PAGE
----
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As the use of robots increasingly encroaches on the real human world, it is easy to slip into science fiction fantasies about the unforeseen complications that will follow.
Usually, these involve imaginary dramas in which intelligent machines make choices that have unforeseen and painful results for their makers.
Makers of driverless cars, for example, are wrestling with an updated version of philosophy’s “trolley problem” — in which there is a hypothetical choice between a loose train killing multiple people on one railway track or just one person by switching to another. Car owners will have to decide if they will be comfortable with their autonomous vehicles making such choices in the event of an impending accident.
Fully self-driving cars are still some years away from being mainstream, but even today many other machines are performing the basic functions of robots — such as following commands and constantly monitoring the world around them, says Wendy Ju, senior researcher and expert in human and computer interaction at Stanford University. “We talk about it as really far off, but it’s happening right now,” she says.
Robotics experts say that many of the challenges are not so much ethical as technological and social: better design and changing social norms could resolve some of the perceived problems and narrow the range of truly moral conundrums that robots give rise to.
A basic challenge, for instance, is to accurately measure the performance of smart machines to determine whether they are achieving the goals set for them, says Martial Hebert, head of the robotics institute at Carnegie Mellon University. It is one thing to know, for example, whether granny’s home robot is working or not, but judging whether her quality of life has improved as a result of her having it may be more difficult.
A further step is to validate that a system will behave in a known way under a defined set of circumstances, Prof Hebert adds, making its actions more predictable.
Putting more thought into designing human interactions with robots will help, says Ms Ju. Compared with the field of computer and human interaction, which is three decades old, study of the interplay between robots and people is a new area, she says. Understanding how people will respond to machines, and designing these interactions accordingly, could go a long way to ensuring the outcomes are positive.
People often respond to intelligent machines by projecting human values on to them and interpreting their own interactions with inanimate objects in social terms.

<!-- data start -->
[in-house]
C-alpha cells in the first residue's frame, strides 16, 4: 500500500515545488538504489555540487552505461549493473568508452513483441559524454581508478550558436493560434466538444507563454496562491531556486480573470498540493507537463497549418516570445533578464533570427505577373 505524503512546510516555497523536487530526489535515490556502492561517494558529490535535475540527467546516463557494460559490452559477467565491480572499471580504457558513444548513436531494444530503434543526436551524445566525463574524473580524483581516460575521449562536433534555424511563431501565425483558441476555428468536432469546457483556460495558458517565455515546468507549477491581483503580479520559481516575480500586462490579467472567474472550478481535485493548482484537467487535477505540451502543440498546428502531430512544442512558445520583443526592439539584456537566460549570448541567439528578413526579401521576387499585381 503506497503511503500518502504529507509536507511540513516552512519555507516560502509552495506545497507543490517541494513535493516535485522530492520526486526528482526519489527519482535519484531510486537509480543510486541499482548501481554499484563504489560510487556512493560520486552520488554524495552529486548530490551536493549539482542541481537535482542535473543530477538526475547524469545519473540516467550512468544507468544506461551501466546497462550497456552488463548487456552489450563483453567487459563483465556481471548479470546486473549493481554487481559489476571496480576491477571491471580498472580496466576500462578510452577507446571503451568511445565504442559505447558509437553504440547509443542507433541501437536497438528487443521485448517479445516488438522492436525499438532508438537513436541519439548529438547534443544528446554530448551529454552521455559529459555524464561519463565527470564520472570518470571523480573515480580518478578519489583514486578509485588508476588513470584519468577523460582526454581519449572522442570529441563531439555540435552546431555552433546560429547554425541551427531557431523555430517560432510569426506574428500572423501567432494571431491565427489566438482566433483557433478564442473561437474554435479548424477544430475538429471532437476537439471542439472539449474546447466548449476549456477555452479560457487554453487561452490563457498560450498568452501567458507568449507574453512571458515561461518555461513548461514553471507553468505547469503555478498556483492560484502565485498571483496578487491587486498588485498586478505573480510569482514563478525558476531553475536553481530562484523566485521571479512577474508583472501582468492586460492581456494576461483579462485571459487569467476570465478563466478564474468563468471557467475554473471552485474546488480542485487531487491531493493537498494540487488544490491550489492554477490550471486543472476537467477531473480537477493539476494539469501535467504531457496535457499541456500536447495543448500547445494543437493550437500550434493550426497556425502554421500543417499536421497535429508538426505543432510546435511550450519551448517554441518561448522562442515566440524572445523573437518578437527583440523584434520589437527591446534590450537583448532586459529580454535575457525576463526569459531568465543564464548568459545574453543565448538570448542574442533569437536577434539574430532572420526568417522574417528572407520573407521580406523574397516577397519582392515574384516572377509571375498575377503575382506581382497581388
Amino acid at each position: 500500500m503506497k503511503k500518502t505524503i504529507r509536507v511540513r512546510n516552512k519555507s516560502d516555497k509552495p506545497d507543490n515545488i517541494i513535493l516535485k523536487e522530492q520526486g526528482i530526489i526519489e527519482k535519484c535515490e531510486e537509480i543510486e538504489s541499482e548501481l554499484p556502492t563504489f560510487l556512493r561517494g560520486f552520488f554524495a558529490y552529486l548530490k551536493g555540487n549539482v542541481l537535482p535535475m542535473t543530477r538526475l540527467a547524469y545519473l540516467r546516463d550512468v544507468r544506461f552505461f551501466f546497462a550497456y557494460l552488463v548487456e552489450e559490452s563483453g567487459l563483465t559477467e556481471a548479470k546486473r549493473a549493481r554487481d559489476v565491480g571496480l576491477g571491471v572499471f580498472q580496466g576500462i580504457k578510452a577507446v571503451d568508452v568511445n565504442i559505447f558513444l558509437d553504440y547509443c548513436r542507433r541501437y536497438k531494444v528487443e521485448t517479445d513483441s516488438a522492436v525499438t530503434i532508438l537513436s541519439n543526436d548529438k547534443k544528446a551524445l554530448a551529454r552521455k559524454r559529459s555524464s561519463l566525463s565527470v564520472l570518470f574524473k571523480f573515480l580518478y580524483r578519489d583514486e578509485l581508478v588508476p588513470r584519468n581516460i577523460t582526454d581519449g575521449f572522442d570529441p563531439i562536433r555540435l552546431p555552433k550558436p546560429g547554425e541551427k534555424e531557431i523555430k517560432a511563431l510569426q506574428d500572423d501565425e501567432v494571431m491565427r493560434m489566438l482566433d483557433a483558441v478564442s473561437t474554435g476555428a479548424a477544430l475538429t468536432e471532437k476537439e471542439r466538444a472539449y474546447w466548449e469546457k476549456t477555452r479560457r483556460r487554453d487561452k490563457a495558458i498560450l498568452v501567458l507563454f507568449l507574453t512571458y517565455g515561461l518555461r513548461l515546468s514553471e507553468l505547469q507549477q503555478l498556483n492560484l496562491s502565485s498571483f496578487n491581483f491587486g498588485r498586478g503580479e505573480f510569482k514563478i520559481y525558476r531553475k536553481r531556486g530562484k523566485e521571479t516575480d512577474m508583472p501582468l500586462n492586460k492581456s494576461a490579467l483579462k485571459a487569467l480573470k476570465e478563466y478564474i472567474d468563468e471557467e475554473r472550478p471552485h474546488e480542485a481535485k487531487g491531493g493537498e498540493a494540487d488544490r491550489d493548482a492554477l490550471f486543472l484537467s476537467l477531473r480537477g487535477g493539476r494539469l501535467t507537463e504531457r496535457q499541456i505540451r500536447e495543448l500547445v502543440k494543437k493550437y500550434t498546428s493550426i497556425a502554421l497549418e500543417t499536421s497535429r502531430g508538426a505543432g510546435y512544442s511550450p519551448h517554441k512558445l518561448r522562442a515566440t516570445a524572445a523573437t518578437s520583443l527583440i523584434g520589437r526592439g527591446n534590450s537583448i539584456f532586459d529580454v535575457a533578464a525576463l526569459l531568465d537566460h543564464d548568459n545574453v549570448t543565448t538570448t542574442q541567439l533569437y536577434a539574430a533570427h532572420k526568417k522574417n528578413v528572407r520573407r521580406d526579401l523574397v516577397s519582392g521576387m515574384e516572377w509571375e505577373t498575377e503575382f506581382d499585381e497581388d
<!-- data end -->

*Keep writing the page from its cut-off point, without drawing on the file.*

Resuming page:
As humanoid robots are used increasingly to perform functions that make life easier for groups such as the elderly or the ill, this could throw up particular concerns. Noel Sharkey, professor of artificial intelligence and robotics at the University of Sheffield, says that he found 14 instances in Japan and South Korea in which robots were being promoted as machines that could be used to care for children, even though no work had been conducted on understanding the effects, says Prof Sharkey. “It was completely unethical,” he adds.
Another problem stems from the way in which autonomous machines react when faced with situations that were not anticipated by their programmers. Machine learning — the basic technique behind much artificial intelligence — relies on analysing large volumes of data to find patterns, in the process “training” machines how to interpret and respond to real world phenomena.
The outcome of that process is not always predictable, and not just because of the way that algorithms respond to unforeseen circumstances. A system is likely to adapt in different ways depending on the nature of the data it is fed, says Prof Hebert. Making decisions about the inputs into smart machines is as crucial as their basic algorithms.
How a robot will react when it faces a choice that it has not been programmed for is not always easy to predict. The challenge, says Prof Hebert, is to train it to behave the way a person would: “To know that you don’t know, and still do the right thing.” But with no self-awareness, this is a lofty aspiration for a machine.
Meanwhile, even if research in areas like this succeeds in lessening the harm and maximising the social benefits of robots, it still leaves a fundamental dilemma. Will decisions made by machines ever be socially acceptable, particularly if the outcome is negative for some groups of people? For example, Google, Toyota and others have said they believe driverless cars will save large numbers of lives that would otherwise be lost on the roads to human error, but if their vehicles cause even a small number of deaths will it be acceptable — and who will be held to blame?
The ethical parameters for debates like these have yet to be set. “There is no joined-up thinking about it,” says Prof Sharkey. Much more public discussion is needed, he says, along with national “robot policies” that lay out goals for their adoption.
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